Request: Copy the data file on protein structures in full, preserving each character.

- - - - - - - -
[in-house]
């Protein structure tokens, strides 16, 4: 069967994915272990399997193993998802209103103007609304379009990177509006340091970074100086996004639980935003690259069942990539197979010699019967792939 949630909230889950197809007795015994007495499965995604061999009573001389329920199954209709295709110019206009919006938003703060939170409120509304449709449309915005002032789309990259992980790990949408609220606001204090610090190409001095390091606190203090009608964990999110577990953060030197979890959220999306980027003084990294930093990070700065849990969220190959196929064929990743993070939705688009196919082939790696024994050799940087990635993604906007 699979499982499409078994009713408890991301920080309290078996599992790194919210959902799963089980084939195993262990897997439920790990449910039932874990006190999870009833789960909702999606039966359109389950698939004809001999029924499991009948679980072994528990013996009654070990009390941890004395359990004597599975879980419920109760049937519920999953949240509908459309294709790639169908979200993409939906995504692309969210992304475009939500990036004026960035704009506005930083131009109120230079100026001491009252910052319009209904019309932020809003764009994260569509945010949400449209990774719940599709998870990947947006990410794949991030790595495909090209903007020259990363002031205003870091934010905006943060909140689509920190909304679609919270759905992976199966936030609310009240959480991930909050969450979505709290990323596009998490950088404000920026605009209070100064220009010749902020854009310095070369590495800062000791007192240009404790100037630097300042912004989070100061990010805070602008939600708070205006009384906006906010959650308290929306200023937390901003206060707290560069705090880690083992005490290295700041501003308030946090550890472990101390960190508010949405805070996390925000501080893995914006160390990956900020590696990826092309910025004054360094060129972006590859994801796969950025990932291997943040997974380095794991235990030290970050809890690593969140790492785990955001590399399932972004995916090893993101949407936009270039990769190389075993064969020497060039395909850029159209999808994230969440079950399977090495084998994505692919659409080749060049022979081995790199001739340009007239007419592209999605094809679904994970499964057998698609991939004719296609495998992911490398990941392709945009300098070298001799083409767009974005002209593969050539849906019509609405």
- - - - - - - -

[in-house]
């Protein structure tokens, strides 16, 4: 069967994915272990399997193993998802209103103007609304379009990177509006340091970074100086996004639980935003690259069942990539197979010699019967792939 949630909230889950197809007795015994007495499965995604061999009573001389329920199954209709295709110019206009919006938003703060939170409120509304449709449309915005002032789309990259992980790990949408609220606001204090610090190409001095390091606190203090009608964990999110577990953060030197979890959220999306980027003084990294930093990070700065849990969220190959196929064929990743993070939705688009196919082939790696024994050799940087990635993604906007 699979499982499409078994009713408890991301920080309290078996599992790194919210959902799963089980084939195993262990897997439920790990449910039932874990006190999870009833789960909702999606039966359109389950698939004809001999029924499991009948679980072994528990013996009654070990009390941890004395359990004597599975879980419920109760049937519920999953949240509908459309294709790639169908979200993409939906995504692309969210992304475009939500990036004026960035704009506005930083131009109120230079100026001491009252910052319009209904019309932020809003764009994260569509945010949400449209990774719940599709998870990947947006990410794949991030790595495909090209903007020259990363002031205003870091934010905006943060909140689509920190909304679609919270759905992976199966936030609310009240959480991930909050969450979505709290990323596009998490950088404000920026605009209070100064220009010749902020854009310095070369590495800062000791007192240009404790100037630097300042912004989070100061990010805070602008939600708070205006009384906006906010959650308290929306200023937390901003206060707290560069705090880690083992005490290295700041501003308030946090550890472990101390960190508010949405805070996390925000501080893995914006160390990956900020590696990826092309910025004054360094060129972006590859994801796969950025990932291997943040997974380095794991235990030290970050809890690593969140790492785990955001590399399932972004995916090893993101949407936009270039990769190389075993064969020497060039395909850029159209999808994230969440079950399977090495084998994505692919659409080749060049022979081995790199001739340009007239007419592209999605094809679904994970499964057998698609991939004719296609495998992911490398990941392709945009300098070298001799083409767009974005002209593969050539849906019509609405």